A Shawnee County judge ruled Friday that Secretary of State Kris Kobach lacks the authority to set up a dual voting system in Kansas.
Judge Larry Hendricks had already granted an injunction against a dual voting system through the current election, but on Friday he issued a permanent injunction that will apply to future elections.
The ruling ensures that Kansas voters who registered at the DMV or by using the federal registration form can vote in local, state and federal elections regardless of whether they provide proof of citizenship. Kobach indicated he would appeal after the election.
“It’s not surprising. Judge Hendricks made clear where he was coming from in the hearings,” Kobach said in a phone call. “We believe that today’s decision is wrong and we’re evaluating what the next step will be, but at some point there will certainly be an appeal of his decision.”
Never miss a local story.
The ruling does not change voting in the current election because the judge’s previous order applies through Election Day, Kobach said.
The state enacted a requirement in 2013 that voters must provide proof of citizenship when they register to vote, a measure championed by Kobach. Supporters say the requirement prevents noncitizens from voting. Opponents say it actually makes it tougher for citizens to vote.
One of the plaintiffs in the Shawnee County case was a 90-year-old Army veteran who had been blocked from registering because of the requirement.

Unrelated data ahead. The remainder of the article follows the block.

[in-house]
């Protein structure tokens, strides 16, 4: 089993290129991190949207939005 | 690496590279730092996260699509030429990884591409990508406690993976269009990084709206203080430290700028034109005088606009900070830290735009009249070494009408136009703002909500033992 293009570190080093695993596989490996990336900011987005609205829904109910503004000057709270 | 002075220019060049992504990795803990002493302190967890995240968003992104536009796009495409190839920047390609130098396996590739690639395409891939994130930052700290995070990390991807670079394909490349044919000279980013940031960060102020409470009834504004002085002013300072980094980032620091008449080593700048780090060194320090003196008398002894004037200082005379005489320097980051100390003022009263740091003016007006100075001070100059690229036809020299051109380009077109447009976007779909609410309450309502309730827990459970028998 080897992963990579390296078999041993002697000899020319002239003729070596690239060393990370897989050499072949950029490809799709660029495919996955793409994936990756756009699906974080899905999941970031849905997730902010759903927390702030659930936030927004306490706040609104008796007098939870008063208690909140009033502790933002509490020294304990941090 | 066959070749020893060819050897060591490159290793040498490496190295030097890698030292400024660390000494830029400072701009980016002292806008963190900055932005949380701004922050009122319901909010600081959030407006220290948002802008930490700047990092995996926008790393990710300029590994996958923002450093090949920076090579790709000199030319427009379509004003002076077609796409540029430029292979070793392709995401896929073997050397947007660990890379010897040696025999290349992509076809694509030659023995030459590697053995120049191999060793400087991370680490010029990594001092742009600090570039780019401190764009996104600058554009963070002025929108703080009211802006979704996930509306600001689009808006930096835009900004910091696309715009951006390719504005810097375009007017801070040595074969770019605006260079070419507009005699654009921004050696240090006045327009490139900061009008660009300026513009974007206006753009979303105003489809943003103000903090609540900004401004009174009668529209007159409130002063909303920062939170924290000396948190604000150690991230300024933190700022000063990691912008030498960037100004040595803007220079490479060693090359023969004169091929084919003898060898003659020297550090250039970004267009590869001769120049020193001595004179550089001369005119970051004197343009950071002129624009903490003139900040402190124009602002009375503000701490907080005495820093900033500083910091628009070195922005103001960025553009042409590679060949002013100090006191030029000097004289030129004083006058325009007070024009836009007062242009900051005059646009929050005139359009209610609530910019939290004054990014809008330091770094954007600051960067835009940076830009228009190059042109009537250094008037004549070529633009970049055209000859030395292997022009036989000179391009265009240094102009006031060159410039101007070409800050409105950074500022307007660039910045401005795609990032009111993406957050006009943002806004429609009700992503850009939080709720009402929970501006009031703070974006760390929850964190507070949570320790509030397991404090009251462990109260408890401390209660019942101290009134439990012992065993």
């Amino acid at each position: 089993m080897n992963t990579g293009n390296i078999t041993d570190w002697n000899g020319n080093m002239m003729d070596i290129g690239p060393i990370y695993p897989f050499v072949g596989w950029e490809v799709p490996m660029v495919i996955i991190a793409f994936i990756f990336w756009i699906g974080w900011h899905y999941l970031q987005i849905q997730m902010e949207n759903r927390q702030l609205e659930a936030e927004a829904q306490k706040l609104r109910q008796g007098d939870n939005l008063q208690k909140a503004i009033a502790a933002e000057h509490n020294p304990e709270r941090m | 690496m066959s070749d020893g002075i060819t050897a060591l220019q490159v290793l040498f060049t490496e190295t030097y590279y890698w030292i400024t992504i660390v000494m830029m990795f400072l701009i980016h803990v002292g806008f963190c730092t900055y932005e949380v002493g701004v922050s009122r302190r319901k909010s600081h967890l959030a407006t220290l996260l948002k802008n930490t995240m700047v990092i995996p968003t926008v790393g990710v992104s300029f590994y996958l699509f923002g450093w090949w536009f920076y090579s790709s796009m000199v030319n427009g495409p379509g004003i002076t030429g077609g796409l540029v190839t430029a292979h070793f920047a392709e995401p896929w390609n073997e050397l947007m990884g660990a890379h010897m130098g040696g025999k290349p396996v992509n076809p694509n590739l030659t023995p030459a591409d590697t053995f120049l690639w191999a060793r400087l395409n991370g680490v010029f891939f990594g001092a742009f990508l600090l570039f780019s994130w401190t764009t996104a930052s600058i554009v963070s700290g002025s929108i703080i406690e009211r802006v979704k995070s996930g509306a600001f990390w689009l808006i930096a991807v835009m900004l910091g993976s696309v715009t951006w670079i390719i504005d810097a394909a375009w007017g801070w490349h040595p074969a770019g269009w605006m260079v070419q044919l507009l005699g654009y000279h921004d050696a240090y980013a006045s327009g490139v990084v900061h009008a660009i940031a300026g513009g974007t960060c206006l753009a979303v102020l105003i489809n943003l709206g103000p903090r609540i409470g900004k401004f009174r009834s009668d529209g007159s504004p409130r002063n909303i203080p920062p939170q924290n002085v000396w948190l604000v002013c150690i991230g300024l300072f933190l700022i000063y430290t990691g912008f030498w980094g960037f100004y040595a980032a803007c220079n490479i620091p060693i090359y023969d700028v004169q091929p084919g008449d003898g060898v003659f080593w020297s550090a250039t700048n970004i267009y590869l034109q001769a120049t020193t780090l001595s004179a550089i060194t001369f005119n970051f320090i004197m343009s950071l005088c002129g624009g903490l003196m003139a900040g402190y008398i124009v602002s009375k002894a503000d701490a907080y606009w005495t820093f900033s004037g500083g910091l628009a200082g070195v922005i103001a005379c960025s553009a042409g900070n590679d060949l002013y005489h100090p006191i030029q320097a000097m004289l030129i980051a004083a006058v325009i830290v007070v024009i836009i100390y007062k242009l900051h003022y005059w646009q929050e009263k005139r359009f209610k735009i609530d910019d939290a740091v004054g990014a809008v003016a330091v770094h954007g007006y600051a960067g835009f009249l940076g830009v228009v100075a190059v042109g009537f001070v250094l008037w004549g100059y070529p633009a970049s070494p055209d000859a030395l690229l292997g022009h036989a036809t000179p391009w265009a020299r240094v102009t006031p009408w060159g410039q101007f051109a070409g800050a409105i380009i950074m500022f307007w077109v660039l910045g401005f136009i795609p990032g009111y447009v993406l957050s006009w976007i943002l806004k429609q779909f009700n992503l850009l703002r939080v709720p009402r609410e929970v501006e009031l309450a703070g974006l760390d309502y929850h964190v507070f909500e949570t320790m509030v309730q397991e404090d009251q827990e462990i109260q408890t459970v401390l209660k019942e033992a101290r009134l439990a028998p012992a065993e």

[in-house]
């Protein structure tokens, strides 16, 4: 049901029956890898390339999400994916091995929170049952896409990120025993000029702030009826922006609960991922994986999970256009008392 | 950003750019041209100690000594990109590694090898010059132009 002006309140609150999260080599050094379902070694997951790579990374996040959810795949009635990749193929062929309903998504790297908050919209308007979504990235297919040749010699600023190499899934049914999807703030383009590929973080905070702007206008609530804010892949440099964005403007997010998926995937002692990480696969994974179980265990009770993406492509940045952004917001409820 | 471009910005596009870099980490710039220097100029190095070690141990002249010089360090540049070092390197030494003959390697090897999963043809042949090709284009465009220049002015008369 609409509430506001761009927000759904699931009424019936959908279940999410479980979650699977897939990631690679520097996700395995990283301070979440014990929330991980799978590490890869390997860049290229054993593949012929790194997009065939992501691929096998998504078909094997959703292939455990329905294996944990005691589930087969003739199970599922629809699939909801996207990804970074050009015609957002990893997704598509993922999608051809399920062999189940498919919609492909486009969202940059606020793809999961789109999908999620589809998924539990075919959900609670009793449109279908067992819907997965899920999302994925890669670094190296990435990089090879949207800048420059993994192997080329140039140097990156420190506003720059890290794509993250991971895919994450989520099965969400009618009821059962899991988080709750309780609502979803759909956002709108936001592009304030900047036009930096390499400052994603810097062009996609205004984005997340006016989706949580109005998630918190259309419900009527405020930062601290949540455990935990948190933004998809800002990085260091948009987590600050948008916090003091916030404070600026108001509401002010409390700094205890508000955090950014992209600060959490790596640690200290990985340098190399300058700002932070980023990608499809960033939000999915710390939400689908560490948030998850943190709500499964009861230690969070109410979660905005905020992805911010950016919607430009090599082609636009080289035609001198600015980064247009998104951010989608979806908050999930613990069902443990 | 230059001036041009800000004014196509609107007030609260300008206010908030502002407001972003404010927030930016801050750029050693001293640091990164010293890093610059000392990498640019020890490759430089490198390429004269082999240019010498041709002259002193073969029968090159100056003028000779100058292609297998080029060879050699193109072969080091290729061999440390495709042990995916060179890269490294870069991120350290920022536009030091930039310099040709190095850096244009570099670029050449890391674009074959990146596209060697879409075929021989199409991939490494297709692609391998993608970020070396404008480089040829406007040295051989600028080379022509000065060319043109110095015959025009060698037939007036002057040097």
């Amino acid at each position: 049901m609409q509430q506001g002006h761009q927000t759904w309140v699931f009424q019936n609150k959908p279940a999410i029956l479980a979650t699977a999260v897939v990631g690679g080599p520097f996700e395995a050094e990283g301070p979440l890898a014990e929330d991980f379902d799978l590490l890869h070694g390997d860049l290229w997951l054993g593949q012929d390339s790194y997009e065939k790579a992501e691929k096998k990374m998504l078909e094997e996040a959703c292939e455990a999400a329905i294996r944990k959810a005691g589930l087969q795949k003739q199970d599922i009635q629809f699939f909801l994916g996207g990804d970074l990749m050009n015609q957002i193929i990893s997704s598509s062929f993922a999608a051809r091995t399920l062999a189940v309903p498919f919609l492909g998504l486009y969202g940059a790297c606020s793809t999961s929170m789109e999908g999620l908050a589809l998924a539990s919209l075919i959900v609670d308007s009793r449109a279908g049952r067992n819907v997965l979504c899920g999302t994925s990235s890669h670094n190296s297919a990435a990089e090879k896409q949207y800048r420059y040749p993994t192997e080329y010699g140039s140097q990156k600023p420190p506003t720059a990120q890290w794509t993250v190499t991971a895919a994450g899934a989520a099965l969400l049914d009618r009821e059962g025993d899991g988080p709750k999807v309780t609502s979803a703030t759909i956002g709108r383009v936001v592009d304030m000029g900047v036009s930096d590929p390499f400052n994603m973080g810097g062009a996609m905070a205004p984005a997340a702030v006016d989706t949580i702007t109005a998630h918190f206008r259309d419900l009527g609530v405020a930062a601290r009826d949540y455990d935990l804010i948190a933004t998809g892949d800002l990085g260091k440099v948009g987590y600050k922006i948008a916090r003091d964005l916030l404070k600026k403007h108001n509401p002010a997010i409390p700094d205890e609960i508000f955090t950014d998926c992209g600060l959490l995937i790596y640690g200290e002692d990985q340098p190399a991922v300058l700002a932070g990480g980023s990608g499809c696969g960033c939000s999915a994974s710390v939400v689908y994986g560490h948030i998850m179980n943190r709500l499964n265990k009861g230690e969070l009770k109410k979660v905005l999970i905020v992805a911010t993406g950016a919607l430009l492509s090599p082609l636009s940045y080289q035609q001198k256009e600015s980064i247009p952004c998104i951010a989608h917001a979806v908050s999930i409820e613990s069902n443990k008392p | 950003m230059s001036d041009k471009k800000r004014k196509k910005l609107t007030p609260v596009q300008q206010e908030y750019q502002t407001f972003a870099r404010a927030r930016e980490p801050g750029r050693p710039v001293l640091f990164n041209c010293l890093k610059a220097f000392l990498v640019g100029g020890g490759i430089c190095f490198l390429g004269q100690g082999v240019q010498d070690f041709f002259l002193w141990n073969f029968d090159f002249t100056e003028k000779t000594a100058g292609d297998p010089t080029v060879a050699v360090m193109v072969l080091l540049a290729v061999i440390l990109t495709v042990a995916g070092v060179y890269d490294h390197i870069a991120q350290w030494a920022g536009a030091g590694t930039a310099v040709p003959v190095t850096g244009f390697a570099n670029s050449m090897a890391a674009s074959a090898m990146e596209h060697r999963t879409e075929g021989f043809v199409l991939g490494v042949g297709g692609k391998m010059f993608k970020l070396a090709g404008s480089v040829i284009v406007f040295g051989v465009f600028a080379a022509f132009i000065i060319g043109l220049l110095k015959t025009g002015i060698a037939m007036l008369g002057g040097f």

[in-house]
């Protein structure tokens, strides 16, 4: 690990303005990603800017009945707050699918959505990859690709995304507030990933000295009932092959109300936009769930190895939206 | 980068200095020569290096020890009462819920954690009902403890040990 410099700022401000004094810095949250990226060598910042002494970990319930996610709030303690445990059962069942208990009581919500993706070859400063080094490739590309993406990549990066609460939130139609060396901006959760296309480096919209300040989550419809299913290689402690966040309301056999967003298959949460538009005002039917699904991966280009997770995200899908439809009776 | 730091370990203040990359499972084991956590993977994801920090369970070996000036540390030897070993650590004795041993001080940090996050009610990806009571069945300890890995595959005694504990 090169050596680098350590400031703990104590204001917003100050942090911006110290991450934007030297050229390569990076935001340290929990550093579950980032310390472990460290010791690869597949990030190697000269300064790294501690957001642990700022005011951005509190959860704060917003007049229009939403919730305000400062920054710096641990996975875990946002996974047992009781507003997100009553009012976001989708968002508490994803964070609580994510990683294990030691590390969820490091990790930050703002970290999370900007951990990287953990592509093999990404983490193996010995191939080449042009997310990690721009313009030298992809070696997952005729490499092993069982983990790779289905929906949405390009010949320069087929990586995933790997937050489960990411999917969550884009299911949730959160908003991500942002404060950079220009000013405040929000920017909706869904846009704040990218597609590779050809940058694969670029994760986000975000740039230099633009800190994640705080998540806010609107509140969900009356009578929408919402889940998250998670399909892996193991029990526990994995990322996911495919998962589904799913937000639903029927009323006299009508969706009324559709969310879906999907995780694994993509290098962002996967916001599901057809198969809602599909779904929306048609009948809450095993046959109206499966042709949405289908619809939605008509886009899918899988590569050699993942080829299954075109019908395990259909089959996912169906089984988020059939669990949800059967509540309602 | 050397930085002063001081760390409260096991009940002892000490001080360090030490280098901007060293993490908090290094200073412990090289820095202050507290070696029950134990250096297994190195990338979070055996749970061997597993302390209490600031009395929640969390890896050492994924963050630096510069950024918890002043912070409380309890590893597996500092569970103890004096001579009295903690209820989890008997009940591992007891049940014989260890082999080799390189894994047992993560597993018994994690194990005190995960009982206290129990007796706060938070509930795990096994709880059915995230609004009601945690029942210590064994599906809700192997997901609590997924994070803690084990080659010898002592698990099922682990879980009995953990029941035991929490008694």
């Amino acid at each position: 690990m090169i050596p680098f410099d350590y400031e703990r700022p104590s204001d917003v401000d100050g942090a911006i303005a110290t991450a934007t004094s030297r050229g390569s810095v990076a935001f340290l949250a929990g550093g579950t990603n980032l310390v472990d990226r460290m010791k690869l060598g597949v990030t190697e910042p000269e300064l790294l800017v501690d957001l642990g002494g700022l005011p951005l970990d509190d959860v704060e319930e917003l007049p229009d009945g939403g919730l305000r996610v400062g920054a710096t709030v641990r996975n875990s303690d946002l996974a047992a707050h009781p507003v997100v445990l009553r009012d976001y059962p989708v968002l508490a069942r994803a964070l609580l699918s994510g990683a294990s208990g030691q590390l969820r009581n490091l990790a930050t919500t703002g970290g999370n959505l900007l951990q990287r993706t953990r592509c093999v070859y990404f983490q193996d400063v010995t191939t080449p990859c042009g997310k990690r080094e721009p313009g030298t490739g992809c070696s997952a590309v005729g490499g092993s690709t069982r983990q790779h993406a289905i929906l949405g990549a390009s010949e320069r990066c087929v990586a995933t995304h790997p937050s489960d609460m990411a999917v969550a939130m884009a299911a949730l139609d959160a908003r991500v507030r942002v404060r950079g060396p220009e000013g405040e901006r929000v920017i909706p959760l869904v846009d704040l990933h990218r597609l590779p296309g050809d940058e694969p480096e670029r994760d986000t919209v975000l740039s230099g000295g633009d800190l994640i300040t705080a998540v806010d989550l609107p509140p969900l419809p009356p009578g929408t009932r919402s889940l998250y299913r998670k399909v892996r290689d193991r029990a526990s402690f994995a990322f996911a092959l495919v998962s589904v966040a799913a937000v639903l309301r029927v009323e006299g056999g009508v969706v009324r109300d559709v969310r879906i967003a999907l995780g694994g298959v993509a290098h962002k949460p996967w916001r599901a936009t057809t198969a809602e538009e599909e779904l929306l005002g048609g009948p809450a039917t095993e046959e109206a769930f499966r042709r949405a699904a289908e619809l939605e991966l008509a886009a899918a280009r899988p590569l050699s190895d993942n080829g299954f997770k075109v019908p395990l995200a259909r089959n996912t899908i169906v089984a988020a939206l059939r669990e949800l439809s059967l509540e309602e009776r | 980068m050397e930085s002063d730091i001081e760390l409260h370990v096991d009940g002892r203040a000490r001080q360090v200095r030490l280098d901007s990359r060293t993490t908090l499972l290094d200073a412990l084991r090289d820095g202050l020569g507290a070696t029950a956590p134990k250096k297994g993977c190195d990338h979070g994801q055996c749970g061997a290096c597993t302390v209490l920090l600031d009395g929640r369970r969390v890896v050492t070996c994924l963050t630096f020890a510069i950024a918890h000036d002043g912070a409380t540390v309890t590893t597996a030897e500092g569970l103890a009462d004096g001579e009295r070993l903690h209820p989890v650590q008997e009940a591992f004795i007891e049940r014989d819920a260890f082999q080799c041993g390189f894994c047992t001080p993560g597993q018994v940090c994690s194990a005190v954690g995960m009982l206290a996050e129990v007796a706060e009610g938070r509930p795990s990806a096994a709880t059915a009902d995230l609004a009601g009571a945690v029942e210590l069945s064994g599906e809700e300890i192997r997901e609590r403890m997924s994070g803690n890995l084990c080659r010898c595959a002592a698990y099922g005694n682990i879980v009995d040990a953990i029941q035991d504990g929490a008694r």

The denial of more than 18,000 individuals’ right to vote far eclipses the Defendant’s demonstrated – and undeniable – interest in a secure election.
Larry Hendricks, Shawnee County judge
Hendricks said in his ruling that the rights of actual citizens who would be blocked from voting trumped Kobach’s concerns about noncitizens potentially becoming registered.
“Even when weighed against the 25 Sedgwick County individuals identified by the Defendant who attempted to register to vote over a period of 13 years, the denial of more than 18,000 individuals’ right to vote far eclipses the Defendant’s demonstrated — and undeniable — interest in a secure election,” Hendricks said.
Federal courts ruled earlier in the year that the state could not enforce the requirement for people who register at the DMV or use the federal form. Kobach had initially argued that these rulings applied only to the voters’ ability to vote in federal elections and did not empower them to vote in state and local races.
The judge rejected that argument.
This decision recognizes that Kansans’ right to vote in state and local elections should be honored, no matter what registration form they used.
Sophia Lakin, ACLU attorney
Sophia Lakin, an attorney with the American Civil Liberties Union, who represented the voters, called the ruling “a victory for Kansas voters and a stinging rebuke of Secretary Kobach’s repeated efforts to improperly use his authority to obstruct their access to the ballot.”
“This decision recognizes that Kansans’ right to vote in state and local elections should be honored, no matter what registration form they used,” Lakin said.
The proof of citizenship requirement remains in effect for any voters who registered through the state’s website. There were still more than 6,900 suspended voters as of Thursday morning. Those people will be unable to vote unless they provide proof of citizenship to their local election office by Monday.